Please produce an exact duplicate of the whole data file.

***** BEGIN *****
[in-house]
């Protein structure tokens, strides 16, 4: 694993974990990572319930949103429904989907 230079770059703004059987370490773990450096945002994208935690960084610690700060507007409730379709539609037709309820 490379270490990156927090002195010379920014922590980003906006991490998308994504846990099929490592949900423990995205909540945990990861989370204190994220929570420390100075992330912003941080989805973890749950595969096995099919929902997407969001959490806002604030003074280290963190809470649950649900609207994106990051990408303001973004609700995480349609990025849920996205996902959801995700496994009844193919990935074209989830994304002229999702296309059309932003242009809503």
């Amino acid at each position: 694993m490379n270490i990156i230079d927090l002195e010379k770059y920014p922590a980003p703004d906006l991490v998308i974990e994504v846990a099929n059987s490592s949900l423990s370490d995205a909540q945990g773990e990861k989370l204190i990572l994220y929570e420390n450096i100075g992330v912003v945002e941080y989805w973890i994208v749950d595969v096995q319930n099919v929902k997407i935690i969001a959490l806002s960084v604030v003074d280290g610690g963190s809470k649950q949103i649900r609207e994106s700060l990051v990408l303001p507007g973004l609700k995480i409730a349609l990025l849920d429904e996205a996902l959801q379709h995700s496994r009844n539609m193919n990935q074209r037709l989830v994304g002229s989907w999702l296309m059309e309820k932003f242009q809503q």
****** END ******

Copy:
[in-house]
């Protein structure tokens, strides 16, 4: 694993974990990572319930949103429904989907 230079770059703004059987370490773990450096945002994208935690960084610690700060507007409730379709539609037709309820 490379270490990156927090002195010379920014922590980003906006991490998308994504846990099929490592949900423990995205909540945990990861989370204190994220929570420390100075992330912003941080989805973890749950595969096995099919929902997407969001959490806002604030003074280290963190809470649950649900609207994106990051990408303001973004609700995480349609990025849920996205996902959801995700496994009844193919990935074209989830994304002229999702296309059309932003242009809503």
């Amino acid at each position: 694993m490379n270490i990156i230079d927090l002195e010379k770059y920014p922590a980003p703004d906006l991490v998308i974990e994504v846990a099929n059987s490592s949900l423990s370490d995205a909540q945990g773990e990861k989370l204190i990572l994220y929570e420390n450096i100075g992330v912003v945002e941080y989805w973890i994208v749950d595969v096995q319930n099919v929902k997407i935690i969001a959490l806002s960084v604030v003074d280290g610690g963190s809470k649950q949103i649900r609207e994106s700060l990051v990408l303001p507007g973004l609700k995480i409730a349609l990025l849920d429904e996205a996902l959801q379709h995700s496994r009844n539609m193919n990935q074209r037709l989830v994304g002229s989907w999702l296309m059309e309820k932003f242009q809503q």